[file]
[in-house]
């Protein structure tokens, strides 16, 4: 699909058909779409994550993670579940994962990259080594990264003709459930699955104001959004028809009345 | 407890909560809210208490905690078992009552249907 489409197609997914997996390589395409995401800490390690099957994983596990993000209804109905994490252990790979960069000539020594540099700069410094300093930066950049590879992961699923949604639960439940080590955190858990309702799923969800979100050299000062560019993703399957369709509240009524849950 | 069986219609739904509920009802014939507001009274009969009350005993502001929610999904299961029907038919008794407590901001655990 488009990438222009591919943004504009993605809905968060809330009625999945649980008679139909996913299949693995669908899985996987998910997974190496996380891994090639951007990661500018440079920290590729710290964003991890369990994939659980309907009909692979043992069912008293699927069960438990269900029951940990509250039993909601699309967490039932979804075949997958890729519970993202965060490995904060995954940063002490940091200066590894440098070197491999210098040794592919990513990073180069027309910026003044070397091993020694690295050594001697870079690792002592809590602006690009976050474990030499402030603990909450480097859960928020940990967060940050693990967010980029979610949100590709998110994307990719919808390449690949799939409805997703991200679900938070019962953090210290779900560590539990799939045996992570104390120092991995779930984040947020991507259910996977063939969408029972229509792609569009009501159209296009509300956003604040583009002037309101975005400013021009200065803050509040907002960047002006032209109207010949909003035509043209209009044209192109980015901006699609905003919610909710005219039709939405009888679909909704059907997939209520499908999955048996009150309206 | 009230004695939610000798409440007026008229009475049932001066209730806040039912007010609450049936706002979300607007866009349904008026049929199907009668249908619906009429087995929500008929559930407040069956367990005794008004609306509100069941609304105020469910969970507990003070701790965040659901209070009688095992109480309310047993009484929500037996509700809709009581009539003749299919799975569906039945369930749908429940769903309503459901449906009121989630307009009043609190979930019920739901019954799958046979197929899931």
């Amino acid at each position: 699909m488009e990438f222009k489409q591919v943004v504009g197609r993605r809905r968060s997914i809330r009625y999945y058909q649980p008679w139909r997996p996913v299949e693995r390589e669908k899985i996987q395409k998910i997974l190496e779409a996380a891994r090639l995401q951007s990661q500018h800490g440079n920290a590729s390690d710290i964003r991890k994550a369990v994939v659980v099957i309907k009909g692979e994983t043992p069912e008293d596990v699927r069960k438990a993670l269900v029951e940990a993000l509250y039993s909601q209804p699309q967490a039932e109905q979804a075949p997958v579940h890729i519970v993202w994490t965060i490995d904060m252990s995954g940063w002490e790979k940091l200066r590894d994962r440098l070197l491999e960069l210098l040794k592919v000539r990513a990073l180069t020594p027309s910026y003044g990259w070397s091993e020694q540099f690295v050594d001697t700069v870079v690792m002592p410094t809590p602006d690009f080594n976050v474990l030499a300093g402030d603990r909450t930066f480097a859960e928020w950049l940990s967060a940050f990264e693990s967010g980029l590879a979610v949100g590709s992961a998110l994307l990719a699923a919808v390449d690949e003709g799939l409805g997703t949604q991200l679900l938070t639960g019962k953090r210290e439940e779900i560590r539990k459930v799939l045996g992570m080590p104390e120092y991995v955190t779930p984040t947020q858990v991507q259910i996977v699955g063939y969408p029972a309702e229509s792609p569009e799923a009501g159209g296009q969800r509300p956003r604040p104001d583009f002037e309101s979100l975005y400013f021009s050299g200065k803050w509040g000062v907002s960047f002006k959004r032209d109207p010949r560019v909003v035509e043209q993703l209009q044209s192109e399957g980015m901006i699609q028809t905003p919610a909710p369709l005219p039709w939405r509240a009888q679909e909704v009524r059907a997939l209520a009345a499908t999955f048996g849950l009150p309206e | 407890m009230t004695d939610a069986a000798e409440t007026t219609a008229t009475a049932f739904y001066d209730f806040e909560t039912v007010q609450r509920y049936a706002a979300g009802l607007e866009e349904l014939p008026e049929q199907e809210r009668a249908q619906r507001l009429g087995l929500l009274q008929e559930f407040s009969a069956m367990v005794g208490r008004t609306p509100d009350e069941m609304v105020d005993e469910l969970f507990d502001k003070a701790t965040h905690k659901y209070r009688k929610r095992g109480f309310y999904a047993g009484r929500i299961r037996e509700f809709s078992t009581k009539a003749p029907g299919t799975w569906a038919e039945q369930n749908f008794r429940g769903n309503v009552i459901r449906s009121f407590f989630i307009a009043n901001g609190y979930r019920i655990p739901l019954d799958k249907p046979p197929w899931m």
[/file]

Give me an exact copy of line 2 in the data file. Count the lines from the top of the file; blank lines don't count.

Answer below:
């Protein structure tokens, strides 16, 4: 699909058909779409994550993670579940994962990259080594990264003709459930699955104001959004028809009345 | 407890909560809210208490905690078992009552249907 489409197609997914997996390589395409995401800490390690099957994983596990993000209804109905994490252990790979960069000539020594540099700069410094300093930066950049590879992961699923949604639960439940080590955190858990309702799923969800979100050299000062560019993703399957369709509240009524849950 | 069986219609739904509920009802014939507001009274009969009350005993502001929610999904299961029907038919008794407590901001655990 488009990438222009591919943004504009993605809905968060809330009625999945649980008679139909996913299949693995669908899985996987998910997974190496996380891994090639951007990661500018440079920290590729710290964003991890369990994939659980309907009909692979043992069912008293699927069960438990269900029951940990509250039993909601699309967490039932979804075949997958890729519970993202965060490995904060995954940063002490940091200066590894440098070197491999210098040794592919990513990073180069027309910026003044070397091993020694690295050594001697870079690792002592809590602006690009976050474990030499402030603990909450480097859960928020940990967060940050693990967010980029979610949100590709998110994307990719919808390449690949799939409805997703991200679900938070019962953090210290779900560590539990799939045996992570104390120092991995779930984040947020991507259910996977063939969408029972229509792609569009009501159209296009509300956003604040583009002037309101975005400013021009200065803050509040907002960047002006032209109207010949909003035509043209209009044209192109980015901006699609905003919610909710005219039709939405009888679909909704059907997939209520499908999955048996009150309206 | 009230004695939610000798409440007026008229009475049932001066209730806040039912007010609450049936706002979300607007866009349904008026049929199907009668249908619906009429087995929500008929559930407040069956367990005794008004609306509100069941609304105020469910969970507990003070701790965040659901209070009688095992109480309310047993009484929500037996509700809709009581009539003749299919799975569906039945369930749908429940769903309503459901449906009121989630307009009043609190979930019920739901019954799958046979197929899931």